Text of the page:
Second, theatre gives you the possibility of playing with the rules. This means concepts of space, time, distance, gravity and the laws of nature can be pulled, pushed and stretched. This is when the scoreboard is suspended in mid air or is bouncing around the stadium or when it decides to do a quick jig when the ball is hit for a 6 ! Theatre training enables the individual to think differently and when one begins to play with the rules, concepts of real are pushed to create new things and new ways of doing things. This is how creative thought occurs and theatre definitely helps channelise that. This is not to say that those who do not do theatre are not creative. It's just that when one combines this ability with their innate skills, they figure out new ways of doing things.
Children love playing with the rules. Through the training sessions, they always come up with innovative and exciting new ways of doing things. The create new worlds for themselves and exciting situations to put themselves into and end up finding brilliant solutions to them as well.
Thirdly, putting yourself out there. Put simply, this helps you develop the guts and confidence.
When you play out your imagination, using your body, you figure out what you can do and how it is being received. You get more comfortable with your body, how it moves, how it reacts to stimuli and how it responds to different situations. You are able to come in contact with your own body at different energy levels, from a high action state to a state of sloppy behaviour. So, it gives you a "Been there done that" feeling, which automatically steps up your confidence levels about the things you take on.
When children go through these situations regularly, it builds their confidence levels immensely. You will find these children volunteering actively for group work, games, debates and more.
Four, working together. Theatre training sessions expose you to how silly you can be and how the most creative things come out of being silly. The training exposes you to how people think about the same things in a really different way, because their definition of detail is different from yours and the way they choose to play with rules is again very different from what you chose to do. So, you are able to acknowledge that there is no one way and at the same time appreciate the differences and look at how those can be worked on together, to create another outcome altogether.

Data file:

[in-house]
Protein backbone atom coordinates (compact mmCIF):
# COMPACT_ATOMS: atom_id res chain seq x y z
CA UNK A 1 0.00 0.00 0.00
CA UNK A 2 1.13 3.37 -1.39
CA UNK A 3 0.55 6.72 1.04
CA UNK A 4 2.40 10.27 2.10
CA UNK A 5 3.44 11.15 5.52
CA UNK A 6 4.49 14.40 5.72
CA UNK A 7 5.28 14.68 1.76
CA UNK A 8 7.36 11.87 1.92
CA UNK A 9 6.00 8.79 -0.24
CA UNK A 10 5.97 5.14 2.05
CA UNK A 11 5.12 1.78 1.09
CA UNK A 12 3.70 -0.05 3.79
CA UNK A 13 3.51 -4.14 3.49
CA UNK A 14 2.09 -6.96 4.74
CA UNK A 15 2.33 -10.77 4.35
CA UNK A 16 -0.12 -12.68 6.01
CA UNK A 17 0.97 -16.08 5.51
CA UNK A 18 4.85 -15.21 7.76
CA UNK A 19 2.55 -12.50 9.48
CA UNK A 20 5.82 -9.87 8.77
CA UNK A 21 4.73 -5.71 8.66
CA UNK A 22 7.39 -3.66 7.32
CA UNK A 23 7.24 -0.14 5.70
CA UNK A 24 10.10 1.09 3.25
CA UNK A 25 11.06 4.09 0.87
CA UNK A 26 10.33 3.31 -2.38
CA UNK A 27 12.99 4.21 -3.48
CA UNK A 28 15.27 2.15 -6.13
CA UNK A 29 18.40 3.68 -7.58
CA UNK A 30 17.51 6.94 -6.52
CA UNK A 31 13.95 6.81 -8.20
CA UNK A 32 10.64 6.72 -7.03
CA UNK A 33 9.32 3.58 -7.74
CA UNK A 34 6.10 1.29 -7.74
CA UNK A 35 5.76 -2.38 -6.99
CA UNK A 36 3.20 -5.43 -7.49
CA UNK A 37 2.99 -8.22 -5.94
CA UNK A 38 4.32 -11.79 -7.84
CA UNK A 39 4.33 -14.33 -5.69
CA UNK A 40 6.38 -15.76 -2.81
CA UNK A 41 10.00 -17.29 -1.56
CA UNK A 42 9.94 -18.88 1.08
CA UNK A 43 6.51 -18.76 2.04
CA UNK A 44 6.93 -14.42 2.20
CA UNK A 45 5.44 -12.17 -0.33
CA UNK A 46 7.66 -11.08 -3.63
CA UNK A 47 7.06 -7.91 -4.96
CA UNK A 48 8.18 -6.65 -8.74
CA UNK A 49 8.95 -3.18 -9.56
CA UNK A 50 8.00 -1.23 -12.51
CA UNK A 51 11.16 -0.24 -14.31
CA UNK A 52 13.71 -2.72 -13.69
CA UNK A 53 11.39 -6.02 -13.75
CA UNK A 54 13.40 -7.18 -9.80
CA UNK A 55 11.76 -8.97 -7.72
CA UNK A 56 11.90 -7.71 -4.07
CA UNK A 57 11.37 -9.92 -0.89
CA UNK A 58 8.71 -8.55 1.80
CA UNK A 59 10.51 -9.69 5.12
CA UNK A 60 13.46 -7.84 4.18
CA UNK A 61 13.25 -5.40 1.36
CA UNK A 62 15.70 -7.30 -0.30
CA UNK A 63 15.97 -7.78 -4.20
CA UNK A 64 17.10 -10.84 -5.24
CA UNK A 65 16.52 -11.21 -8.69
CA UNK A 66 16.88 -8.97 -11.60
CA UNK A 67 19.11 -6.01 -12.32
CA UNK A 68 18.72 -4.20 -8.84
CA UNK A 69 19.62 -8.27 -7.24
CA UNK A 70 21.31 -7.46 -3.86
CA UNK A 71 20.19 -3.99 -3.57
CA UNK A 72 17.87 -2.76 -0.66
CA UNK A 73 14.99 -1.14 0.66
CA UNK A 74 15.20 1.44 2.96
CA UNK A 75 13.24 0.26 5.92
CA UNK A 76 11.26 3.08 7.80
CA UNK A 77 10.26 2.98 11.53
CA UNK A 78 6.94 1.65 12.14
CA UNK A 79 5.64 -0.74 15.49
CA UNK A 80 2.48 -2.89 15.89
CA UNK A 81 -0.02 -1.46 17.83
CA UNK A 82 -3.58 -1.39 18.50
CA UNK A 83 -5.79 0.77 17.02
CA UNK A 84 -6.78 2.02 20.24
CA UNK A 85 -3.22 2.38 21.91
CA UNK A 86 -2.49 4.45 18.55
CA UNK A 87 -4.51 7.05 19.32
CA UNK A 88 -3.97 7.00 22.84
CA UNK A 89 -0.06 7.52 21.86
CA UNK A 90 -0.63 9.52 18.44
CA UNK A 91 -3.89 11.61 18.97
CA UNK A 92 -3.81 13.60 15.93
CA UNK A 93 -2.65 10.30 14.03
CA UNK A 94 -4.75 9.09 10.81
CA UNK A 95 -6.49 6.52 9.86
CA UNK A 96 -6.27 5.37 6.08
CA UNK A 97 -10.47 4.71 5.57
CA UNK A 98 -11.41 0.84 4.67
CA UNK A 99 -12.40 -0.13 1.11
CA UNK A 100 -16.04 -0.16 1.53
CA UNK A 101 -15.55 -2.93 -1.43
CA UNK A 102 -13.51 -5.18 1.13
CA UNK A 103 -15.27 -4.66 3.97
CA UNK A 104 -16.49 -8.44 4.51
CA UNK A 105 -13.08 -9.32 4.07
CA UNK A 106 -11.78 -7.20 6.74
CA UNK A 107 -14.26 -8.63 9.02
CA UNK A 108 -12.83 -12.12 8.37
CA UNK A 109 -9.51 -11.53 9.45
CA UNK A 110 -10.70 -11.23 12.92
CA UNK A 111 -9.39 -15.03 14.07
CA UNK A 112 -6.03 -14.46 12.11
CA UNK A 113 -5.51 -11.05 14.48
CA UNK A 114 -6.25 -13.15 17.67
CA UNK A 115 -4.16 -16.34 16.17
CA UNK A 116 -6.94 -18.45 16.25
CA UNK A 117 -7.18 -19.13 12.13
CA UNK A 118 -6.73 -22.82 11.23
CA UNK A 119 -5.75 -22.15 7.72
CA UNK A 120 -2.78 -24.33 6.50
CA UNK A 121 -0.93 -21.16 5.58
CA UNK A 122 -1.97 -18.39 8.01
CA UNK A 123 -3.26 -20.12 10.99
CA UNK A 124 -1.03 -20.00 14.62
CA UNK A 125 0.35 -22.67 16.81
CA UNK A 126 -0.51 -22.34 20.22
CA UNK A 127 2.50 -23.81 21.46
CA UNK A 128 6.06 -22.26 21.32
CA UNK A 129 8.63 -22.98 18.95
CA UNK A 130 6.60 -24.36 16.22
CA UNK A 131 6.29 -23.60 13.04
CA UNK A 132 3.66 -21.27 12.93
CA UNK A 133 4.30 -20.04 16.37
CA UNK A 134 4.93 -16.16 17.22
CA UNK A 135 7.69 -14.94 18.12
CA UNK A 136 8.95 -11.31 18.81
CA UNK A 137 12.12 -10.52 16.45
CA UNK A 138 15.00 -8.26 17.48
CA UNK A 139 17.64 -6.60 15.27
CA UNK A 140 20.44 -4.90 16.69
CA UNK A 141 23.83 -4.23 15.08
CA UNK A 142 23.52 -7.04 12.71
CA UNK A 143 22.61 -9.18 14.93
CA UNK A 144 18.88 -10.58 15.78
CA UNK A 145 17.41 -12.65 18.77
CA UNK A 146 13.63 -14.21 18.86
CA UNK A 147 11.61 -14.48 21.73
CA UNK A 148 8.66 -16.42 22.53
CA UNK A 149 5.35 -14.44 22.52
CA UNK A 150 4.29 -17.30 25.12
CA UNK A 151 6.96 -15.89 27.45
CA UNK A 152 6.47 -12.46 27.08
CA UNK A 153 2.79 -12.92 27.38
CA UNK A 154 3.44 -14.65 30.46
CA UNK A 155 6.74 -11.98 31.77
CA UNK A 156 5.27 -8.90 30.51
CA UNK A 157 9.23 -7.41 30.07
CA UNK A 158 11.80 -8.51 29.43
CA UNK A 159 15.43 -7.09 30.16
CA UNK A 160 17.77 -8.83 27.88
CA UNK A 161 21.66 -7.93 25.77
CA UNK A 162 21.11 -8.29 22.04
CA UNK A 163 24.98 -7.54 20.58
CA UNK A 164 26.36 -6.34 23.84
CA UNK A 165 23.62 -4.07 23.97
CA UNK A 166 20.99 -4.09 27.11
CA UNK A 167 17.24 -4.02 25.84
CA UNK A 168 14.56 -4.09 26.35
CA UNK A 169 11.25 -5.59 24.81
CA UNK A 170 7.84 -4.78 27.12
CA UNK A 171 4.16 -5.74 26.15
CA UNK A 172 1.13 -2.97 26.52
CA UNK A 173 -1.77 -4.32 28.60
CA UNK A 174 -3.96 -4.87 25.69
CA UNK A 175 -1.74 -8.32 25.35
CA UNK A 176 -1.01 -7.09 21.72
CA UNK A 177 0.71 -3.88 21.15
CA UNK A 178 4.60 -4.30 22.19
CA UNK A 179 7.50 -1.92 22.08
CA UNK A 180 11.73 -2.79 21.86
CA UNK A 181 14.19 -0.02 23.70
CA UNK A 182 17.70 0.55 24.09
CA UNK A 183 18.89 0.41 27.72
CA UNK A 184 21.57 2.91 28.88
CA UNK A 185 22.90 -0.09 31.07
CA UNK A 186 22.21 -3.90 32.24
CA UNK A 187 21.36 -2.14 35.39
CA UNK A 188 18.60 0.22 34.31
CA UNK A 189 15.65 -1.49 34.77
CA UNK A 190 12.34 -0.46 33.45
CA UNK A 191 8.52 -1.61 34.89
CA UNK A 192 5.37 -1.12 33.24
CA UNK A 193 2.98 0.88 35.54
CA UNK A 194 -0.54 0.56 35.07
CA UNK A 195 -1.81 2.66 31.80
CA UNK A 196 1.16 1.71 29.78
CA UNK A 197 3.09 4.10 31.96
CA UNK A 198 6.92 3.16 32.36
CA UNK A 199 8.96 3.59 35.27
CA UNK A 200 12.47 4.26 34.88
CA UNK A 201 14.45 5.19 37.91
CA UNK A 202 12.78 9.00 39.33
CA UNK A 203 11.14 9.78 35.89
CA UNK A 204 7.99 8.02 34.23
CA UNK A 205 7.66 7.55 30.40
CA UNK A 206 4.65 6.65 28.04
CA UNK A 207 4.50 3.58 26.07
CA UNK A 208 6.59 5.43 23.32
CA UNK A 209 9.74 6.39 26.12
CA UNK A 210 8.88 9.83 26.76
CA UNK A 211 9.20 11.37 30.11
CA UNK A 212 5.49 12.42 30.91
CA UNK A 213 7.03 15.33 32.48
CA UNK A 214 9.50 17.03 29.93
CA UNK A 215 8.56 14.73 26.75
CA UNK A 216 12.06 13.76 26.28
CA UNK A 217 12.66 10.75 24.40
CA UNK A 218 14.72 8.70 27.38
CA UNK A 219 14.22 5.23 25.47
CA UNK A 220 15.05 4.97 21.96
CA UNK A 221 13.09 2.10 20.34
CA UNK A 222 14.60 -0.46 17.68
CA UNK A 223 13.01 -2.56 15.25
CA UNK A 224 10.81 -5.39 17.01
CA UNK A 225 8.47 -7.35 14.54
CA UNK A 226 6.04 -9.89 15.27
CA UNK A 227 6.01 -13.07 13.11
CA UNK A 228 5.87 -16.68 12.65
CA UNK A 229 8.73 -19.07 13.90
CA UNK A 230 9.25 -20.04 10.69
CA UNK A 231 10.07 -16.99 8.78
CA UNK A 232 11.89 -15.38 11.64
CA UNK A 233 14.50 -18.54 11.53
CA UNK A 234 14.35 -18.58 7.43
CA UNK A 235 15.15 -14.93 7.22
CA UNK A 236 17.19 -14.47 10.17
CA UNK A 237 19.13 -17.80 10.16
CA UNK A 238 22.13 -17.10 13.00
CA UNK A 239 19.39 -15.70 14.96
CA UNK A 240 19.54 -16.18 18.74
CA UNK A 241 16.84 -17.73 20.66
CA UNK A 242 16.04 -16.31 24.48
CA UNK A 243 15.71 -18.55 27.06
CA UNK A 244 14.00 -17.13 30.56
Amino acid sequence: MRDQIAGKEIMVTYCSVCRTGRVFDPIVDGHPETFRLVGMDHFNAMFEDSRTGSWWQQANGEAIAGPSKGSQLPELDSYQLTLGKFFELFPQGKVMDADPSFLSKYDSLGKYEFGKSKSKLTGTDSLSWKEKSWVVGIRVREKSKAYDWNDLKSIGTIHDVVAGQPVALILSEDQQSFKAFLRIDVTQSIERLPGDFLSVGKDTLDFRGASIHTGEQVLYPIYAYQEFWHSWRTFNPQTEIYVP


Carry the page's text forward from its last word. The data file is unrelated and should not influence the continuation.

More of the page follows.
Children become great team players through this training. They are friendly, welcoming and support one another eagerly. They learn to work together and share their ideas, to create something together
Five, Risk. Theatre prepares you for the unexpected. From actors forgetting a cue, to a prop not being available, to the lights just switching off suddenly, anything can happen, but we play on, taking these occurrences in our stride and using them to our advantage. This helps build spontaneity, which again is because your mind has built the ability to process really quick and coupled with confidence, you are just ready to take on more. Theatre training increases your risk appetite. You become more willing to try out new things and take on new roles. In this process, you end up making newer discoveries.
Children develop the ability of spontaneity. They will develop the skill of coming up with ideas for any situation presented.
It's an amazing feeling to discover something new about yourself, and the more often that happens, the nicer it is. The other advantage of theatre training is that it also helps you to make discoveries about other people,in a way that they never knew existed - A sense of shared discovery, through shared doing.
Wonderful, is it not? Let's keep discovering !